You have to commend the R&D guys at TaylorMade for coming up with the Face Slots that features in the RSi irons. It's great to see and review technology that is groundbreaking, visible and creates that "I have to hit them" desire in you.
As you may have read in the TaylorMade RSi Irons launch feature we did, the slots on the face act to increase ball speed on off centre hits in the same way that the Speed Pocket slots on the sole of the club work for low centre strikes.
They do feel good and when I was putting them to the test on our range it was noticeable how consistent the flight of the ball was regardless of where I struck it on the face.
The feel at impact also felt good and not at all springy, which some of you may have expected with all these slots around. The Face Slots are filled with a different polymer to that in the Speed Pocket in the sole and this does the job of keeping the feel and allowing the slot to do its thing.
The RSi name stand for 'R-series Slotted Iron' and they form part of the R-series family that is aimed at those who like a bit of extra technology in their clubs:
TaylorMade RSi 1 Irons Review
The TaylorMade RSi 1 iron is set to replace the TaylorMade SpeedBlade iron, which is one of the fastest irons I have tried. The SpeedBlade really gave you the feeling that you were mashing the ball and usually you were. The face felt quite lively from the deep undercut and the Speed Pocket, but the RSi irons manage to tone this down and as a result feel a little more controllable.
The RSi 1 also looks better than the matt silver SpeedBlade, with the shiny chrome finish and dark badge in the cavity that differentiates them from the silver backed RSi 2 irons.
At address they have the classic TaylorMade iron look of thick top lines, generous soles and a moderate hosel offset which I do like. It makes the irons look sleek and powerful at the same time and even in the 4-iron the cavity remains hidden at address, which a lot of game improvement irons don't manage.
It feels wrong calling these game improvement irons though, as not only do they have the R moniker, but they also look a bit more classy than the SpeedBlade. I don't really see them as a straight replacement, but more as a player's cavity back that would suit mid-handicap golfers.
The face slots only go from the 3-iron down to the 7-iron and they are also larger than the RSi 2 irons with a 'handle bar' shape. You can feel the benefit of them as the feel is a little bouncier than in the short irons, which don't have the face slots.
From the 8-iron to the wedges you just have the cavity back that gets narrower as the loft gets higher. As a result they do feel and sound a little different. They are a little more solid sounding like a traditional cavity back, whereas the longer irons with the Speed Pocket sound a little more hollow.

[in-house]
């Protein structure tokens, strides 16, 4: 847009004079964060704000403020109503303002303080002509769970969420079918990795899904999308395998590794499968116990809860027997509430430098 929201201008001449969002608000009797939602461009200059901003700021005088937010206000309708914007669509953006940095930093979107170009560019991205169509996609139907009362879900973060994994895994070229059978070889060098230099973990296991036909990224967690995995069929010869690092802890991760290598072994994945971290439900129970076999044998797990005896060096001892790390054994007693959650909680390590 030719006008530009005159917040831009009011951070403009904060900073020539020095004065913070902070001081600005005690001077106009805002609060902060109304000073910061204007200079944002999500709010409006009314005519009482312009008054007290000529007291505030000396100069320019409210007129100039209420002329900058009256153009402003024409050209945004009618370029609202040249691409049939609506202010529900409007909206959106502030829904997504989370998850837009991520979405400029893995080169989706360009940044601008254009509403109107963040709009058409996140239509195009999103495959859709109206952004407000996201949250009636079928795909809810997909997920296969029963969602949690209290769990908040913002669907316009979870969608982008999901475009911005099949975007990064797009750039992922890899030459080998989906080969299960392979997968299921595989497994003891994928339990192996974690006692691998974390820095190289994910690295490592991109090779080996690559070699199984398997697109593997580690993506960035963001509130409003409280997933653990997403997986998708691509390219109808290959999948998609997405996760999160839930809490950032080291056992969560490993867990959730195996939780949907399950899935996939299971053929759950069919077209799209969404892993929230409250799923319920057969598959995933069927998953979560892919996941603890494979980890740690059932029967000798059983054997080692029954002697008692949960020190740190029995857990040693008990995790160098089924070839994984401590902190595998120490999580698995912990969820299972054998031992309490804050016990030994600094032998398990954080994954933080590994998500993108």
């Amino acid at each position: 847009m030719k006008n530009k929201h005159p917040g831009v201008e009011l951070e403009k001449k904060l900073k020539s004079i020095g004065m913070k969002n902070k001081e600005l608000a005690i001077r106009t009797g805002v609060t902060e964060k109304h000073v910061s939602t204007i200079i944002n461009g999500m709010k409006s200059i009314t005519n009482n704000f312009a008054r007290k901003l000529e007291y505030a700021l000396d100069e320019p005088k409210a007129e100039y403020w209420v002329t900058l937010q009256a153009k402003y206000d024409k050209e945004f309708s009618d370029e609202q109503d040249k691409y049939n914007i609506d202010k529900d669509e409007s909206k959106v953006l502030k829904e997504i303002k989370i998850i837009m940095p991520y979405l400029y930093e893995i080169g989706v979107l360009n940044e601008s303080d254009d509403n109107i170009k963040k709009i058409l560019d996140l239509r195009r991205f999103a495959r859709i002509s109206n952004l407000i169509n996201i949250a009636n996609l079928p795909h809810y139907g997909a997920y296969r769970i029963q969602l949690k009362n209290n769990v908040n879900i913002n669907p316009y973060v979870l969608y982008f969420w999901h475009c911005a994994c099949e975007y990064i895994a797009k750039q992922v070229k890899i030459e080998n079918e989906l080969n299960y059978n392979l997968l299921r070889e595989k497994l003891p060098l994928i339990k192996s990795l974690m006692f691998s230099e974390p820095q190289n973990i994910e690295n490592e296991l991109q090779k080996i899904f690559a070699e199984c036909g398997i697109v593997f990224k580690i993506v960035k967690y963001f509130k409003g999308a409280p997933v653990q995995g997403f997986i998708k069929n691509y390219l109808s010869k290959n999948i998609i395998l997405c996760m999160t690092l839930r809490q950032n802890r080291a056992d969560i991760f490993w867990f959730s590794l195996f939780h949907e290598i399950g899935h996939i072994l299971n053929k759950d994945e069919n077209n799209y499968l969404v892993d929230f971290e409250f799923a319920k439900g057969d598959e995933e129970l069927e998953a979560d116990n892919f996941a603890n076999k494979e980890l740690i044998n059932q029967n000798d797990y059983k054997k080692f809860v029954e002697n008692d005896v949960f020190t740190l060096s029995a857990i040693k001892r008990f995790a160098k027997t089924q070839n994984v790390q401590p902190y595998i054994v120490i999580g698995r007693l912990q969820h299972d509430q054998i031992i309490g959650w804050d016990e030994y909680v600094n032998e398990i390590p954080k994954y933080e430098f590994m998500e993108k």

The distance was pretty competitive although from memory it did not have the same 'wow-factor' as the higher launching SpeedBlade irons, which for many higher handicappers may still be the club of choice.
TaylorMade RSi 2 Irons Review
The TaylorMade RSi 2 iron is set to replace the TaylorMade SLDR iron, which seemed a bit of a gooseberry in the previous iron family as I commented in the SLDR iron review.
The RSi 2 certainly is a lot more confident of its fraternal position and rightly so. It follows a similar design recipe to the RSi 1, but with a smaller offset, thinner top line and a smaller cavity back.
The face slots are thinner on the RSi 2 irons and are straight without the handlebars due to the shallower cavity. They were a little less forgiving than the RSi 1, as you would expect, and it was possible to shape the ball if you wanted to.
Whilst this is one set, there are actually four different head constructions within it. As well as the Speed Pocket and the Face Slots, the long irons from 3 to 5 iron have a tungsten weight low in the toe to help increase the launch and give you more ball speed.
The 6 and 7 mid irons just have the Face Slots and Speed Pocket on the sole with thin face steel construction, like with most cavity backs.
The short 8 and 9 irons lose the Face Slots and have a forged carbon steel face welded on to a cast steel frame. The grooves are milled for more feel and control and there is also a small cavity back.
Finally the wedges are full forged 1025 carbon steel with a tiny cavity back that is wider towards the toe than it is on the heel.
Now you would think that all this variation would provide different results, but actually the trajectories and forgiveness were very consistent throughout the set. TaylorMade say they have used these 'mutliple dampening systems' to improve feel and what is impressive is that the weight of each club in the set feels consistent.